Ogletree, Deakins, Nash, Smoak & Stewart, P.C.

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Latest from Ogletree, Deakins, Nash, Smoak & Stewart, P.C.

The answer is not as much as you may think. Much of the recent media coverage of California’s Assembly Bill 5 (AB 5) suggests that the bill represents a sea change in California law with respect to the classification of independent contractors. Not quite. Pre-AB 5: The ABC Test Has Been California’s Test Since April 2018 The real sea change occurred over a year ago in April 2018, when in a significant decision the Supreme…
As of July 28, 2019, Washington employers with 15 or more employees are required to provide reasonable break time for employees to express breast milk. (See House Bill 1930 and Revised Code of Washington 43.10.005.) Break time must be provided each time the employee needs to express breast milk, and must be provided for up to two years after the child’s birth. If the employer has space in its business or worksite, it must…
They’re Baaaack. Congress is back in session this week, and my commute once again came to a grinding halt. With roughly three months of scheduled work in D.C. before the end of the year, members in both the U.S. House of Representatives and U.S. Senate are strategizing on how best to use this time. For example, government funding runs out at the end of the month, and Congress will have to come to an agreement—a…
On August 30, 2019, California Governor Gavin Newsom signed Senate Bill (SB) 778 into law, thereby giving employers more time to comply with the state’s sexual harassment training requirement. In September 2018, former governor Jerry Brown signed SB 1343, requiring California employers with five or more employees to provide sexual harassment training to all supervisory and nonsupervisory employees by January 1, 2020. SB 778 amends Section 12950.1 of the Government Code such that employers…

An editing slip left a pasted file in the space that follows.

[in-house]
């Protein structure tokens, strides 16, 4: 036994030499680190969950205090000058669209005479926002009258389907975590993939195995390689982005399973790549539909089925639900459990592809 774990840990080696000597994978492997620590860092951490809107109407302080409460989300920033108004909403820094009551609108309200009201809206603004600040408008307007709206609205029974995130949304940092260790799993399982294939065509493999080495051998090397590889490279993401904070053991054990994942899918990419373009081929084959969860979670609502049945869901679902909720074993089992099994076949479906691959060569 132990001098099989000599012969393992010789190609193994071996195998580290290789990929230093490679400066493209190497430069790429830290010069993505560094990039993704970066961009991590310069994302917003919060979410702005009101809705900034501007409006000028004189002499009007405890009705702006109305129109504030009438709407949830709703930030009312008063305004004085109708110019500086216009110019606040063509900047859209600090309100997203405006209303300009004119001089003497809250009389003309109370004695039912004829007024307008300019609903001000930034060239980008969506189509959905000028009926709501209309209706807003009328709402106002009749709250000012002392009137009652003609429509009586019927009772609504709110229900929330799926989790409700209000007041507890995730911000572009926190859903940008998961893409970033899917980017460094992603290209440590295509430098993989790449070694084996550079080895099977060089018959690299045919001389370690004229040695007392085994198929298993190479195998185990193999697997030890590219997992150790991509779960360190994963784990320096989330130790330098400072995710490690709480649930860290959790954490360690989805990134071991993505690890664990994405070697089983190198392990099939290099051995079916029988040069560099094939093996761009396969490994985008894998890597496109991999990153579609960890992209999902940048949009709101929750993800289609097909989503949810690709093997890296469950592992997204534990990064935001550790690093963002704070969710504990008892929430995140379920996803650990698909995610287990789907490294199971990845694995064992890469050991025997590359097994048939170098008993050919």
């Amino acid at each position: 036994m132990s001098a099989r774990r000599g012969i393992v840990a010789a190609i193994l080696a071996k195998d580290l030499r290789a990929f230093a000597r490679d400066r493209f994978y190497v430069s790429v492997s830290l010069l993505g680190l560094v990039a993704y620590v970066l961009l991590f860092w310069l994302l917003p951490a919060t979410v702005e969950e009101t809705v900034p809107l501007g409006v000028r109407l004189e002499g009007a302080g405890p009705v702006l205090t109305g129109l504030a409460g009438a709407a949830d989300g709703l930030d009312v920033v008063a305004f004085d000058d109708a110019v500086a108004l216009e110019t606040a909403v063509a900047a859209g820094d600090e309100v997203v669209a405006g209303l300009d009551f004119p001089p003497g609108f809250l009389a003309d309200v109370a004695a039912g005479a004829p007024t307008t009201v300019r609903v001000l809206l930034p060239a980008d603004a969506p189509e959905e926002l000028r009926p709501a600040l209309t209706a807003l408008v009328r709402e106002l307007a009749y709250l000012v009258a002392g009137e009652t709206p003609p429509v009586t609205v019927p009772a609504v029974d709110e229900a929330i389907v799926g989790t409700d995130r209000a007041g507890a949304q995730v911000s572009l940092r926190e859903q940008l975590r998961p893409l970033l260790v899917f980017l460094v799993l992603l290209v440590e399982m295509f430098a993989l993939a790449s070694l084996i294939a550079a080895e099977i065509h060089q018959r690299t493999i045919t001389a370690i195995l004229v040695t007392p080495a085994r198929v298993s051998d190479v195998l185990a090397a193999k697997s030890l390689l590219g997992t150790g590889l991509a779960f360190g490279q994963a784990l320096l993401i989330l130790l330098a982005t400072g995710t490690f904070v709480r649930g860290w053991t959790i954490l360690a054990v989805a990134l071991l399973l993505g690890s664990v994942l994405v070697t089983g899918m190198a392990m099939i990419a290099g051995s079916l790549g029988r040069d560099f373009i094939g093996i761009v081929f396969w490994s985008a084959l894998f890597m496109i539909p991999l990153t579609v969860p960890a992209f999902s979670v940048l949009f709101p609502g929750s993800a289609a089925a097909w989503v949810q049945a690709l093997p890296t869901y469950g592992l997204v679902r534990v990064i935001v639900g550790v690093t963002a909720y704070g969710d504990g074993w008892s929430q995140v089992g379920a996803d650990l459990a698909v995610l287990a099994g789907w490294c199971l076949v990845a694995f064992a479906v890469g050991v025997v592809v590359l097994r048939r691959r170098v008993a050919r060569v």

On September 11, 2019, the California Assembly passed a bill codifying last year’s Supreme Court of California decision establishing a new test to determine whether a worker is an independent contractor or an employee. The new three-factor test, known as the ABC test, determines whether a company “employs” a worker under the wage orders, which address certain requirements for minimum wage, overtime, and meal and rest periods, among others. Assembly Bill (AB) 5 “would state…
Coming on the heels of its decision in Bexar County Performing Arts Center Foundation d/b/a Tobin Center for the Performing Arts, 368 NLRB No. 46 (2019) in which the Board rebalanced the rights of property owners versus Section 7 rights of employees during a labor dispute, the National Labor Relations Board (NLRB) recently issued another pro-employer decision. In Kroger Limited Partnership I Mid-Atlantic, 368 NLRB No. 64 (2019), issued September 6, 2019, the…
On September 11, 2019, the Equal Employment Opportunity Commission (EEOC) announced a new notice of information collection regarding the Employer Information Report (EEO-1). Through the 60-day notice, the EEOC is seeking authorization to continue collecting EEO-1 Component 1 data for another three years. The notice, does not, however, request authorization for the collection of Component 2 data. The new notice also does not affect employers’ obligations to report 2017 and 2018 Component 2 data…
Reversing among its most controversial lines of precedent, the National Labor Relations Board (NLRB) issued a decision on September 10, 2019, that significantly changes the legal standard to determine whether an employer with an existing collective bargaining agreement has a continuing duty to bargain as to particular matters. In MV Transportation, Inc., 368 NLRB No. 66, the Board’s majority held that it would no longer apply the “clear and unmistakable waiver” standard in determining…